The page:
Entrepreneurs, business owner managers, and families all look to Kleinwort Hambros’ banking experts for timely advice on managing and passing on their wealth.
Several centuries spent discretely looking after people’s money gives Kleinwort Hambros unique experience on the management of wealth. Relationships with its clients are strong and long lasting.
“Clients must feel well looked after,” said Rebecca Constable, director, private banking at Kleinwort Hambros. “For our clients, private banking is all about having a personal relationship with someone you trust and who will be with you for the long term.”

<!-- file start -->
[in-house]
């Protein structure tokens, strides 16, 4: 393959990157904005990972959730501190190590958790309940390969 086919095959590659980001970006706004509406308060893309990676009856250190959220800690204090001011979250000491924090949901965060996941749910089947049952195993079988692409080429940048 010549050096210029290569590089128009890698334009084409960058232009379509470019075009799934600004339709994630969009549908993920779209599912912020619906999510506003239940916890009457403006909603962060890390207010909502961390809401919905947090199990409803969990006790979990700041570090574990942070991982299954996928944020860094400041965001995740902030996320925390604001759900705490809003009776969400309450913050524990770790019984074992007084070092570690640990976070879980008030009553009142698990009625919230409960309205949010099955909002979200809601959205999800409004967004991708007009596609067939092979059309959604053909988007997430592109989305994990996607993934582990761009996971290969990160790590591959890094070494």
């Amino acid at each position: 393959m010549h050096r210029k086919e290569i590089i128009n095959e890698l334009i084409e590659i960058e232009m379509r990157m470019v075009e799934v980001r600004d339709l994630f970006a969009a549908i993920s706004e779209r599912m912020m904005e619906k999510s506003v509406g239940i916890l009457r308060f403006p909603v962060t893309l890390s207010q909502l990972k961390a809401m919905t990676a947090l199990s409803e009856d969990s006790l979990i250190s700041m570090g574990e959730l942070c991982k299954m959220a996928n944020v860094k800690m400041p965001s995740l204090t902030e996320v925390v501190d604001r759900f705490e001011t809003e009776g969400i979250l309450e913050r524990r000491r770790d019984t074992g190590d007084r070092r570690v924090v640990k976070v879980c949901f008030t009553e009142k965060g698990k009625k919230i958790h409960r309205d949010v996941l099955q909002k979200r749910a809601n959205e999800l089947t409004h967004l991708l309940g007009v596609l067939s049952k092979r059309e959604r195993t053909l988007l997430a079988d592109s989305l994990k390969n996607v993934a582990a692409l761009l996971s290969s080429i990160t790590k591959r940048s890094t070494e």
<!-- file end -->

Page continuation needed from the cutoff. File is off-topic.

Kleinwort Hambros offers wealth management, banking, lending, financial planning and a number of other specialised services. Broadly speaking, the bank has three main types of client: entrepreneurs and owner managers of private businesses, senior executives and board members of large and multinational companies, and families focused on inter-generational wealth management.
“Our clients often embrace more than one or all of these groups,” said Paul Kearney, managing director at Kleinwort Hambros. “And all three groups are very well represented in the Thames Valley and Solent region.”
Clear focus after merger
Kleinwort Hambros is focusing on expanding its regional base as it marks one year from the 2017 legal completion of a merger announced in 2016. Kleinwort Benson, in business since 1786, and Hambros, which began in 1839, merged under the ownership of Societe Generale.